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Samuel M. Findley "Tex", Engineer/Tail Gunner, 323rd BG, 453rd BS

Samuel M. Findley (Tex)
Engineer/Tail Gunner
323rd BG, 453rd BS


To help us endure the rigors of combat each crew was given two days off about every two weeks. We could visit some of the towns near our station or take the train for a short ride into London.

LONDON

London survived the Blitz of 1940 but there were still lots of evidence of the destruction caused by the massive raids of the bombers of the German Luftwaffe. In 1943/44 they continued to come but they did it at night and with just a few planes. I witnessed several attacks and the British searchlights would converge on the raider and the anti-aircraft guns would open up on the intruder, which was usually a Junkers JU-88. There were servicemen from many different allied nations in London. There was an American enlisted man’s service in an area of London called Piccadilly Circus. It was called the Rainbow Club. A serviceman could go there and get snacks and cigarettes, write letters, etc.

When I went into London I would call a girl friend that worked for the British mint. We would meet and take in a show or go to a dance at the Hammersmith Palais or at Covent Gardens. The lights of the city were totally blacked out to make it more difficult for the enemy bomber crews to locate specific targets. In fact all cities and military stations were blacked everywhere in England. We used the underground subway to travel in various parts of London. Most of the service men that I knew drank socially and so did I but the British liked their beer warm (there was no ice) and I was not too fond of it. There were many cultural sites to visit in London but I didn’t see many of them, however I did visit St. Paul Cathedral and Westminister Abbey once. I also remember going to Madame Tussaud’s Wax Museum. Most of my time though was spent patronizing the many public houses (pubs), meeting girls, and seeing shows. War is bad anywhere, but it was better to fight it in a place where the natives spoke your language and were civilized. The times that I spent in London were very beneficial in unwinding, to some degree, from the rigors of combat.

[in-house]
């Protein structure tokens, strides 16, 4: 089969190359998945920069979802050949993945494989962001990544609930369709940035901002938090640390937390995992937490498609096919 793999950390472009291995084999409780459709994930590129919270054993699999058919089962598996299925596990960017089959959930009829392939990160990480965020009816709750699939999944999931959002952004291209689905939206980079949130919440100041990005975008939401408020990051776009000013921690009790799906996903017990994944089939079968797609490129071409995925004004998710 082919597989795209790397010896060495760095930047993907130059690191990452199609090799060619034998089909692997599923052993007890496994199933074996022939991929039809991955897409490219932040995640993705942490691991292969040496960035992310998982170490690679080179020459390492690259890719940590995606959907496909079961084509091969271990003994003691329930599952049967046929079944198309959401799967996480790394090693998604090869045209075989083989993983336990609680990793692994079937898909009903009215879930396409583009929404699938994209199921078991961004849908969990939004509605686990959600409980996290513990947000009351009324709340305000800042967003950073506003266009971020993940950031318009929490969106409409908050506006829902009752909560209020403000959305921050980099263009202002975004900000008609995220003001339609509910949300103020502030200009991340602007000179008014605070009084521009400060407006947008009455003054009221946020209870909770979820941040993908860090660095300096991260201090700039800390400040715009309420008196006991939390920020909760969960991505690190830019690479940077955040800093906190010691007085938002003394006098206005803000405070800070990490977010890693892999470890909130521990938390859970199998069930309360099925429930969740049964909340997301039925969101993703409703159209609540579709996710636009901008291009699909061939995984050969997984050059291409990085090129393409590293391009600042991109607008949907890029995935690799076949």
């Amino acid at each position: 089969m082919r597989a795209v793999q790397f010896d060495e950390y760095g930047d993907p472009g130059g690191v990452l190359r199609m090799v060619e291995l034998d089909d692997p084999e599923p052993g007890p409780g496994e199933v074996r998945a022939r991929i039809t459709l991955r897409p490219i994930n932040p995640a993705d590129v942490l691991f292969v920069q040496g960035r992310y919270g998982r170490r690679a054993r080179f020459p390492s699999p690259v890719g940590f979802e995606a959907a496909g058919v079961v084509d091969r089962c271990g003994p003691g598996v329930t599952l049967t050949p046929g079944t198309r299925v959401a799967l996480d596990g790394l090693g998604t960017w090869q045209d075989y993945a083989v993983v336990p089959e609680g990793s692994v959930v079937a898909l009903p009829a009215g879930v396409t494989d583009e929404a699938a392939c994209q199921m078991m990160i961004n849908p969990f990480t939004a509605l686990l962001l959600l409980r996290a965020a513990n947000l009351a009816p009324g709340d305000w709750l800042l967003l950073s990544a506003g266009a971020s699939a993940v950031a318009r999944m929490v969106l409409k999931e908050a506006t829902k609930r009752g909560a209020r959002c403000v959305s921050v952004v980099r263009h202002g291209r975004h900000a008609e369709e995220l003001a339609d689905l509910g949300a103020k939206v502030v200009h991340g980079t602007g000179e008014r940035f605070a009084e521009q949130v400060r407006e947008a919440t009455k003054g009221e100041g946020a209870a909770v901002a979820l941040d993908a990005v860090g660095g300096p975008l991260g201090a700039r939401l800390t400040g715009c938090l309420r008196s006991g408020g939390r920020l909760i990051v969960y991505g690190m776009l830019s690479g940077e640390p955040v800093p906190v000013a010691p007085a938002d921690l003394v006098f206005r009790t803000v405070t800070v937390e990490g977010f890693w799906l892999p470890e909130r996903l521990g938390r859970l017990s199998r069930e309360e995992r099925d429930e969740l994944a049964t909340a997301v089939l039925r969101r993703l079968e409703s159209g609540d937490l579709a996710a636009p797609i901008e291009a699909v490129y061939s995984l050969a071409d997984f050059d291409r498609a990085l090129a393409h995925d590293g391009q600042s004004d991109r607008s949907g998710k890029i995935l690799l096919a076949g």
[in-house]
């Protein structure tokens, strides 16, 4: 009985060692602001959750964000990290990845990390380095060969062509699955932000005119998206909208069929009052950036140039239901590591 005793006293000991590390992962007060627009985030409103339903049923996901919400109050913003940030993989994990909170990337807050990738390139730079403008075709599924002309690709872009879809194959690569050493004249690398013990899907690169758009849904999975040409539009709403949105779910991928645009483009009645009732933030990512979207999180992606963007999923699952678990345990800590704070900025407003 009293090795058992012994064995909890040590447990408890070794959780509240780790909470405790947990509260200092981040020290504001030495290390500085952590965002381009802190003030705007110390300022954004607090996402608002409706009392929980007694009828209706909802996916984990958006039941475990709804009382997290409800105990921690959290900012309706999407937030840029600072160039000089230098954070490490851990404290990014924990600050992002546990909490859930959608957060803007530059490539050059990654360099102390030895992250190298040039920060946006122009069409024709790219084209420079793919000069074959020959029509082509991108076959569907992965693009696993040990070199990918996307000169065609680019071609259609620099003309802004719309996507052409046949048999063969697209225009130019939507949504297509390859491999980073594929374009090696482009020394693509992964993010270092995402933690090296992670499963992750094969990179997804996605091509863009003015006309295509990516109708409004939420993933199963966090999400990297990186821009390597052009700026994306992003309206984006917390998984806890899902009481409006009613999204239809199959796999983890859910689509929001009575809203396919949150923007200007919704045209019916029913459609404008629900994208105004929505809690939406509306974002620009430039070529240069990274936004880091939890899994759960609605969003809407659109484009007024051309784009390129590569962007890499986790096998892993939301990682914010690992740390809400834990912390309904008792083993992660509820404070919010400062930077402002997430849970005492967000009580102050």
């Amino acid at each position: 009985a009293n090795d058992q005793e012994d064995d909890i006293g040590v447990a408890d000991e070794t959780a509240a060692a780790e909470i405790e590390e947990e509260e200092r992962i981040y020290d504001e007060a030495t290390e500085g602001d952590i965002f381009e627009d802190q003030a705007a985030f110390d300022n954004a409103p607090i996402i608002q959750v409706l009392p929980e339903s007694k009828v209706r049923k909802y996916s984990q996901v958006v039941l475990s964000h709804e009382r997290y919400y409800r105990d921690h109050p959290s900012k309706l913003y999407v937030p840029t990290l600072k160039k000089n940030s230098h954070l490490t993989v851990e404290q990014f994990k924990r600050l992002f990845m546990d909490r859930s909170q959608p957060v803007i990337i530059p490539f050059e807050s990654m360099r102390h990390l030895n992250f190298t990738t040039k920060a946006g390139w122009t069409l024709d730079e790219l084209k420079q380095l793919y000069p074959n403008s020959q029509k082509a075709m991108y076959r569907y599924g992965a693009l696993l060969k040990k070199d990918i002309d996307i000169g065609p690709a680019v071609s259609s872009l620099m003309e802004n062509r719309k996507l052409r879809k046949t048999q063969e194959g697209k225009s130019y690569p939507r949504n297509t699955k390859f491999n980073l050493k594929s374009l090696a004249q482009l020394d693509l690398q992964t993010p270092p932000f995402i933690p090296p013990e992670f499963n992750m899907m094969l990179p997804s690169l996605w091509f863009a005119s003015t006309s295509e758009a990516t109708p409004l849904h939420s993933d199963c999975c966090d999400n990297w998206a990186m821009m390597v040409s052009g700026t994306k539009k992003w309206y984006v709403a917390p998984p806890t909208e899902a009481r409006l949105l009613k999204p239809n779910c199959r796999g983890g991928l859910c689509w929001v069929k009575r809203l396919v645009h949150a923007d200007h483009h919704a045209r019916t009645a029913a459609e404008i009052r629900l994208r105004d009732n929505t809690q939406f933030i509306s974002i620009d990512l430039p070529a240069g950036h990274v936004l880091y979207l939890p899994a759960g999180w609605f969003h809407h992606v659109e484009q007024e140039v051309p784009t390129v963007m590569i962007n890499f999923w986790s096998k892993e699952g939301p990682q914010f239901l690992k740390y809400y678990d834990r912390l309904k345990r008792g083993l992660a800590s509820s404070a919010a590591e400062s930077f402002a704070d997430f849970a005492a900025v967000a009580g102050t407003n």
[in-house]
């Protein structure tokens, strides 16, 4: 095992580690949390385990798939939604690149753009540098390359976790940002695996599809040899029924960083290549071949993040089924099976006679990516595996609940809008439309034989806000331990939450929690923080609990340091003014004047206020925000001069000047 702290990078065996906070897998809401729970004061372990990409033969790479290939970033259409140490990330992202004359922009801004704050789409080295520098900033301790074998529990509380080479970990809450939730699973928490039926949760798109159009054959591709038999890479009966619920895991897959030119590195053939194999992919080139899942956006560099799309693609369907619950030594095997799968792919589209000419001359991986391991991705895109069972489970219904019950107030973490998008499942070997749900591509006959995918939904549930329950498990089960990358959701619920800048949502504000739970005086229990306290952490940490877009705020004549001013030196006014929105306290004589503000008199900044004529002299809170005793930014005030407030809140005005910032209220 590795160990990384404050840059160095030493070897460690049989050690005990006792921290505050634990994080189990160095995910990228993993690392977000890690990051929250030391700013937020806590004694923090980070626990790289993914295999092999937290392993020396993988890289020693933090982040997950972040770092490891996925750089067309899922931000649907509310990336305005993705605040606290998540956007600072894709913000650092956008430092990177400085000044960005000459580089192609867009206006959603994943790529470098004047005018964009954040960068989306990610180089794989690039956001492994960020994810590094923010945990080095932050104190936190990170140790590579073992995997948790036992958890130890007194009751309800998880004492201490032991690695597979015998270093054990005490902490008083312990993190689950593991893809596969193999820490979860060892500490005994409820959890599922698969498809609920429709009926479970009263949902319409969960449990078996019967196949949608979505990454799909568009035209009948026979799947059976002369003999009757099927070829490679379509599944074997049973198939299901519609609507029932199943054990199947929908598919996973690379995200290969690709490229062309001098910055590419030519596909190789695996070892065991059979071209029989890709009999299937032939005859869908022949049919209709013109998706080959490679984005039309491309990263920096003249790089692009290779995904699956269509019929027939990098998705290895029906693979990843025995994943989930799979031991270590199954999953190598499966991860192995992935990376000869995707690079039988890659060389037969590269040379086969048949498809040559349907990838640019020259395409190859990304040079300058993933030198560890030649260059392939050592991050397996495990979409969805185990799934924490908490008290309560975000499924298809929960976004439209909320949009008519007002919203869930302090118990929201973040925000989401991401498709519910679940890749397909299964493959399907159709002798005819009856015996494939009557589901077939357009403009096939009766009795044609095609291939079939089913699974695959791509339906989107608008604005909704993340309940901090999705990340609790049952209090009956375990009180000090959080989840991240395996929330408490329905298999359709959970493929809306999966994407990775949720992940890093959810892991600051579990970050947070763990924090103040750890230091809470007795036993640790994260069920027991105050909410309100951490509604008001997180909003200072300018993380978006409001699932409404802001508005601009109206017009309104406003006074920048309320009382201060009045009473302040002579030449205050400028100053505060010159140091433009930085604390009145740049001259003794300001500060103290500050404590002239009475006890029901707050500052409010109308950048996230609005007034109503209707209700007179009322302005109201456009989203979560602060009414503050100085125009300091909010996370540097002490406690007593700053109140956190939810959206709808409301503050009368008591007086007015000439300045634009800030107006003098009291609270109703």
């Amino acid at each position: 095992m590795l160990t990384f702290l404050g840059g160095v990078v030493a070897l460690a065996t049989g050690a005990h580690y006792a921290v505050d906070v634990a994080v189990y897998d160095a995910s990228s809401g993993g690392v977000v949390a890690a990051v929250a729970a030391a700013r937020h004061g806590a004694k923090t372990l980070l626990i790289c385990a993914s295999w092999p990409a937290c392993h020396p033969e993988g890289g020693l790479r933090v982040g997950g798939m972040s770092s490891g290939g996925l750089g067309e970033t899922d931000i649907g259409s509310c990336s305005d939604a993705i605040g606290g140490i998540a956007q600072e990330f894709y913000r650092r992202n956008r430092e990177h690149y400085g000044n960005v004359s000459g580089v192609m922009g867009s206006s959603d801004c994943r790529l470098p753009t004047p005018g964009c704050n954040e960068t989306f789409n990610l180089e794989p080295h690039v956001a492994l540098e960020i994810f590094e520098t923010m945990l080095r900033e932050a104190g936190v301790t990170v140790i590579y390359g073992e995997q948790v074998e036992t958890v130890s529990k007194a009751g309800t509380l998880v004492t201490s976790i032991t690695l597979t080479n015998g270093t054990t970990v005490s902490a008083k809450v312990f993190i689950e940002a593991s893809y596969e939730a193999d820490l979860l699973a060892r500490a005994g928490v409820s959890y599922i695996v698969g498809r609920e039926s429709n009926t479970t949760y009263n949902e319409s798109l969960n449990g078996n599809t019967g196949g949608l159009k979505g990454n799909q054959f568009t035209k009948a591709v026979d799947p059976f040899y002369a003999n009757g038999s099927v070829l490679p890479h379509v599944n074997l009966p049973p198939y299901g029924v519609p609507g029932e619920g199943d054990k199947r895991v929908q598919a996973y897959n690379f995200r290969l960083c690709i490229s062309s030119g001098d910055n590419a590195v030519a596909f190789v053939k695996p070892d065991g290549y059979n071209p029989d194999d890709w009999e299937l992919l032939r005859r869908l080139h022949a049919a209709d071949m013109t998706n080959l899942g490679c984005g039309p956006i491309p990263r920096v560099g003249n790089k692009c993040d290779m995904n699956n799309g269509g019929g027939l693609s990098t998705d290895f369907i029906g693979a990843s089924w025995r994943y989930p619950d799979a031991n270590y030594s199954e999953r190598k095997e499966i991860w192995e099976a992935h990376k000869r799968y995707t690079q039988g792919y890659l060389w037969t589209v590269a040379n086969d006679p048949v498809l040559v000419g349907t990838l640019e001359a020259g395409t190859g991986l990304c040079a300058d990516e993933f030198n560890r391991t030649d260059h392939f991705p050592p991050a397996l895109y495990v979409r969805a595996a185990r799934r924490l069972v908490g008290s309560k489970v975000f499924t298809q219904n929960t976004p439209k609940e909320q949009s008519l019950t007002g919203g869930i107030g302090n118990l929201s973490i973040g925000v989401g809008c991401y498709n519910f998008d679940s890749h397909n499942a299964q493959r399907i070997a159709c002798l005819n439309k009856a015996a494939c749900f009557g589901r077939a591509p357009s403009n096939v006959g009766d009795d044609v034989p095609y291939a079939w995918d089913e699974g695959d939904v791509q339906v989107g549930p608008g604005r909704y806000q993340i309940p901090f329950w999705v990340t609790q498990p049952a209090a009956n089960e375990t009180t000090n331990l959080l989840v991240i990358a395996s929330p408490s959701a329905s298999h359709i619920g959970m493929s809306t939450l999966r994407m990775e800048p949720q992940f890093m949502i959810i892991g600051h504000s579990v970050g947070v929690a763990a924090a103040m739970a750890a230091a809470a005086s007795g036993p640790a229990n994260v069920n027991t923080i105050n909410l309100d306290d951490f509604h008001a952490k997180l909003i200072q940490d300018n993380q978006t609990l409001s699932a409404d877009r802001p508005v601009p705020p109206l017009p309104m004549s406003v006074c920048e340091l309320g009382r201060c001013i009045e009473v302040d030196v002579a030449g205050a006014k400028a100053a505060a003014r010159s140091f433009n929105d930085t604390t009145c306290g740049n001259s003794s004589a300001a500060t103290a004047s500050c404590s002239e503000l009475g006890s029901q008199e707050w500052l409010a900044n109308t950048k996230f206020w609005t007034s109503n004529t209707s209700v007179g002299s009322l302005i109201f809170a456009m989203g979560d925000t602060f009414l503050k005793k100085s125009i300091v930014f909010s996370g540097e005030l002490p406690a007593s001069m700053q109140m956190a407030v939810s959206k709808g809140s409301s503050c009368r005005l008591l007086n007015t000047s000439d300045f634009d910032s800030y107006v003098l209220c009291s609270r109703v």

NOBALLS

We had received briefings for raids on secret targets before but in November 1943 we were briefed for a mission against a Noball target. What was a Noball? When we asked we were only told that it was a secret target. Noballs began to constitute the majority of our missions. In November there were 2, in December 12, and in January all 18 missions the group flew was against Noballs. The only thing we could see from our bombing of 8000-12000 feet was a small mark in a hedgerow and a small structure of some sort. They were heavily defended with flak. Why did the enemy defend these Noballs so strongly? We combat crewmen disliked these targets. From our point of view we were exposing ourselves to great risks and unlike an airfield or railway marshalling yard we could see no real damage our bombing did. At this time there were at least 6 other Marauder Groups bombing them also and thirty B-26’s were lost during attacks on them.

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